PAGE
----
For this particular performance, she was drawing attention to Mark Carson, a gay man fatally shot almost two years prior. The city’s police commissioner stated Carson’s death was clearly a hate crime.

The murder happened just blocks away from the famous Stonewall Inn, a historic gay bar.  And that is where she chose to perform this piece [Joyce DiDonato Takes A Stand At Stonewall].

“The idea of a murder happening blocks away from the Stonewall Inn is incomprehensible to me,” DiDonato says. “It shouldn’t happen anywhere. It tells me that we’re not done talking, and we are not done working for people to comprehend what equality is about and why it is important.”

On June 28, 1969, police raided the Stonewall Inn, a gay bar in New York’s Greenwich Village. A riot broke out, sparking successive nights of protest and, many say, the emergence of the modern gay rights movement.

LGBT rights have come a long way since that summer night 46 years ago, when there were still laws criminalizing homosexuality. But mezzo-soprano Joyce DiDonato believes there’s still work to be done, so she chose the Stonewall to gather a few friends, talk about equality and sing a centuries-old song that still resonates.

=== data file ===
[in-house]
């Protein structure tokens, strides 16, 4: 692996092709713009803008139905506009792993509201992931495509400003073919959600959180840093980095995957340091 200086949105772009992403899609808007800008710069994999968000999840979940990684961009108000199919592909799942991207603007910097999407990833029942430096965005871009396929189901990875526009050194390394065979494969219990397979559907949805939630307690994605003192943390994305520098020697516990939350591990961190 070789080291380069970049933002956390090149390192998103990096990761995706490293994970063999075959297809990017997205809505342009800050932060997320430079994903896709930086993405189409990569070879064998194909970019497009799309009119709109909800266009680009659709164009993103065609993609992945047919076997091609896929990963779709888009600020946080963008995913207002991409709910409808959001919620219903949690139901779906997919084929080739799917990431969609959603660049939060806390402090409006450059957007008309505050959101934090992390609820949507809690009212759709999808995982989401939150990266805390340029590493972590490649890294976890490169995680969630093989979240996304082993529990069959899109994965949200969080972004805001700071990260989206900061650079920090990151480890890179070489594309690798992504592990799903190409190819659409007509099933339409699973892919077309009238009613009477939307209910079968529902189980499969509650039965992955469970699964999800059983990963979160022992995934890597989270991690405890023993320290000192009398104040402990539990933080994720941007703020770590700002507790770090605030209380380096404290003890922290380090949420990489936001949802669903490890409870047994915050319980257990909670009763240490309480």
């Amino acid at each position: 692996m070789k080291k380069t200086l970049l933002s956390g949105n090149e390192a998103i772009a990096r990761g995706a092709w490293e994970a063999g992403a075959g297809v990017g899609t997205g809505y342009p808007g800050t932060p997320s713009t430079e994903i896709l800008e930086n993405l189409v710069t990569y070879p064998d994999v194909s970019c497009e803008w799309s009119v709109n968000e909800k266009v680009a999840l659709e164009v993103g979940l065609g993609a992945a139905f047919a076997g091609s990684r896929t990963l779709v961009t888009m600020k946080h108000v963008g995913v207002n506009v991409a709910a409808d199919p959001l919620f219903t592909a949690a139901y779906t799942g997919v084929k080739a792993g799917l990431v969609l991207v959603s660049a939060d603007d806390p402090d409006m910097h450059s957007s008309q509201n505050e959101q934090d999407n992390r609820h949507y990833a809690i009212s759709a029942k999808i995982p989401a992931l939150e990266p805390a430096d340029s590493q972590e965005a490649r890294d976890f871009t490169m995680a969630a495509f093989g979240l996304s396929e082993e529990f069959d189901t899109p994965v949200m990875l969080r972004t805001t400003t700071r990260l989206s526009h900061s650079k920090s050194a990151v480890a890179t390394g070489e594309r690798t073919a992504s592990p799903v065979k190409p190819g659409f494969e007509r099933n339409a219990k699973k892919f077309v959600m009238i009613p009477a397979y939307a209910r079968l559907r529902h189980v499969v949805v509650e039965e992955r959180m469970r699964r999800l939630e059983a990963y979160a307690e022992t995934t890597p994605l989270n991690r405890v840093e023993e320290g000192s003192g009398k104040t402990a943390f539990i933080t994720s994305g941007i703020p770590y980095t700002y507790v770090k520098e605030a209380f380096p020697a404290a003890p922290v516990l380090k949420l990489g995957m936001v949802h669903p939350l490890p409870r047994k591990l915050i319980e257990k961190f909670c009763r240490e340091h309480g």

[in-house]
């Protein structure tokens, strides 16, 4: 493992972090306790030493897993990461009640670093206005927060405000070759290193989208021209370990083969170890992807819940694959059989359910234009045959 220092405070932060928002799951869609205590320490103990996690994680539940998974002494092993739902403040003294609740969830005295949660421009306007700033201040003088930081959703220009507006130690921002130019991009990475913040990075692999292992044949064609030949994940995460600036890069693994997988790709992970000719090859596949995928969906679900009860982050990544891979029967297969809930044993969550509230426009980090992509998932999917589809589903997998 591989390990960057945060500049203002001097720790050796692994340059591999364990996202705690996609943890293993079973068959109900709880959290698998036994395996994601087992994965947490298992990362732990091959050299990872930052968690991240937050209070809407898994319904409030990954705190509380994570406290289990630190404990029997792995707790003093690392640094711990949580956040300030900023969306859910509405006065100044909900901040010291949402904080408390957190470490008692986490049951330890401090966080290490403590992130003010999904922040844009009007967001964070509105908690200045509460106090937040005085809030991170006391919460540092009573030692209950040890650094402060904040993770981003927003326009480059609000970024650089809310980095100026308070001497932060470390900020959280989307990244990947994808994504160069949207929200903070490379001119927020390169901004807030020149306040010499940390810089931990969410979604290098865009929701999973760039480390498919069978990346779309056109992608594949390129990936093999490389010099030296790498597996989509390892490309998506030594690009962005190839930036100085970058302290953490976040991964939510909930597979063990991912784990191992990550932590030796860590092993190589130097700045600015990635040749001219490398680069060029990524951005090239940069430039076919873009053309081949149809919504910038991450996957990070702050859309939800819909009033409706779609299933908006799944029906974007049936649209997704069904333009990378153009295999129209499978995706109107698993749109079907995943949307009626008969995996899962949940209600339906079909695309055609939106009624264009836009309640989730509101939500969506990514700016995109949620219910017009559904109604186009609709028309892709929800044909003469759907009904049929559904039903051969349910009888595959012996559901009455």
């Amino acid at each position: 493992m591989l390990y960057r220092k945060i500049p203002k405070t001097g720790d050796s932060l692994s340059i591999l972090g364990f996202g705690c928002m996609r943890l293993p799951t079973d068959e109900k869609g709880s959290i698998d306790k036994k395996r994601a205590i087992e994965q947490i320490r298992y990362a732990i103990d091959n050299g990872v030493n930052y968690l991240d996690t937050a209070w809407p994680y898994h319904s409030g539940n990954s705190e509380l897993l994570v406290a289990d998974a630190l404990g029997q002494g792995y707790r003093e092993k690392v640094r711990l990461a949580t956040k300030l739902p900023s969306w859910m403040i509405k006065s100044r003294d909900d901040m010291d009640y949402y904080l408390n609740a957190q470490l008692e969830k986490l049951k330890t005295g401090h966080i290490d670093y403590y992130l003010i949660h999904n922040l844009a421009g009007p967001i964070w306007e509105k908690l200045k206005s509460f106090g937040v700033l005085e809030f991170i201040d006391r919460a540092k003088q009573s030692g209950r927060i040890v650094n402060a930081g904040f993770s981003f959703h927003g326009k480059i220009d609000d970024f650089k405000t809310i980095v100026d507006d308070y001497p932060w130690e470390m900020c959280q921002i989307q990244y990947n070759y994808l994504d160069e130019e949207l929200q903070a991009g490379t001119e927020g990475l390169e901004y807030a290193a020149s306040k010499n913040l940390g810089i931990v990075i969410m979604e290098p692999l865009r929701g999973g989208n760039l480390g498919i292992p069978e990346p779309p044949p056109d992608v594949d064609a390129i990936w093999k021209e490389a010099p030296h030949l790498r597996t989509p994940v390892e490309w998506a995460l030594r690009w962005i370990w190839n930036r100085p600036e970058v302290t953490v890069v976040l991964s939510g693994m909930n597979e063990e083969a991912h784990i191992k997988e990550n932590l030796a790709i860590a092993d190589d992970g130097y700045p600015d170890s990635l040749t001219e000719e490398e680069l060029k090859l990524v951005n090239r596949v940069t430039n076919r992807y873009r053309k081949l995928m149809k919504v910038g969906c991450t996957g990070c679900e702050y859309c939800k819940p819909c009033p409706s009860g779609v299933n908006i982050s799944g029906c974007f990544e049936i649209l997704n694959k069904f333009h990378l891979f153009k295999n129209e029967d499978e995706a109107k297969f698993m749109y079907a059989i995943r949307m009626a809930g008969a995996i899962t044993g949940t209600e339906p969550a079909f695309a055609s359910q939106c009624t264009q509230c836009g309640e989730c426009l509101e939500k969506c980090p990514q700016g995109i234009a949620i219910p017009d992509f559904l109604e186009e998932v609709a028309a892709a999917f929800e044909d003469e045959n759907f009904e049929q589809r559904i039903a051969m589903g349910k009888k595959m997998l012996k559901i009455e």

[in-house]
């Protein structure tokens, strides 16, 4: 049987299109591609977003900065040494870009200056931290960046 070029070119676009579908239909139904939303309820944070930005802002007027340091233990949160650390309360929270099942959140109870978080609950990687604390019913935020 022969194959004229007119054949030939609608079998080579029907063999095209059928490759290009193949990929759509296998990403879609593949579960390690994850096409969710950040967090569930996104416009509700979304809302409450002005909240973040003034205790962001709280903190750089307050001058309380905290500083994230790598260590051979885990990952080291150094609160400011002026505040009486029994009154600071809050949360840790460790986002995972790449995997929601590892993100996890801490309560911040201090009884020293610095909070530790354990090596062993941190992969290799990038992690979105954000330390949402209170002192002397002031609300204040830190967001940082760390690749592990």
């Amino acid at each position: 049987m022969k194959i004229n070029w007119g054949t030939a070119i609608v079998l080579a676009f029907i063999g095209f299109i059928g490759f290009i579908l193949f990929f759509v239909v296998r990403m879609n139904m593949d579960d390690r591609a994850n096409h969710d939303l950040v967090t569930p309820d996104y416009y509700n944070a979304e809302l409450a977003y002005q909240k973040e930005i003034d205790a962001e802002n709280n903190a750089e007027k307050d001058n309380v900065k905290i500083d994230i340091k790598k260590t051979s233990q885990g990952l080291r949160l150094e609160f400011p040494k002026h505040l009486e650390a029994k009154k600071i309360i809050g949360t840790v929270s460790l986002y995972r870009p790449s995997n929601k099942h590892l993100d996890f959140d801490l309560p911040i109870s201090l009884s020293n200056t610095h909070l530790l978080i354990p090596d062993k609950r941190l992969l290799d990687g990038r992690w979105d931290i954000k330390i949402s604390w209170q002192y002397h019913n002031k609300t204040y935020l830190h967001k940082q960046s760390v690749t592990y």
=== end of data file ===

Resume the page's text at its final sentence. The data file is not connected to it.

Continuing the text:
For this memorial she chose to perform a piece from Henry Purcell’s 17th-century opera Dido and Aeneas. The piece is called “When I am Laid in Earth” also known as “Dido’s Lament.”  She explains the piece: “‘Dido’s Lament’ is about a woman who is dying and she asks for absolution.  When I am in the earth, I hope that I haven’t created any trouble.  Remember me but don’t remember my fate.”

The aria unfolds slowly yet purposefully, with a refrain that seems to predict the mournful strains of an African-American spiritual.

The piece is beautiful and mournful.  And the musical accompaniment (students from Juilliard415) is understated and lovely.  The inclusion of the viola de gamba and the therobo is inspired.  Musicians:  Francis Liu and Tatiana Daubek, violins; Bryony Gibson-Cornish, viola; Arnie Tanimoto, viola da gamba; Paul Morton, theorbo.

[READ: April 15, 2016] “The Lower River”

This story looks at a man from Medford.  As the story opens its says the man, whose names is Altman, always imagined he’d one day return to Africa, to the Lower River.  He had loved it there when he volunteered in a village called Malabo.  He stayed for four years (longer than anybody else had).  He helped to build a school and taught at it.  He felt a real connection with the people there.

And now, some forty years later, as he was getting tired of Medford, as his clothing store was failing, as his marriage was failing, as he had very little left for himself in Medford, he decided, why not.  Why not go back to Africa and see if people remembered him at all.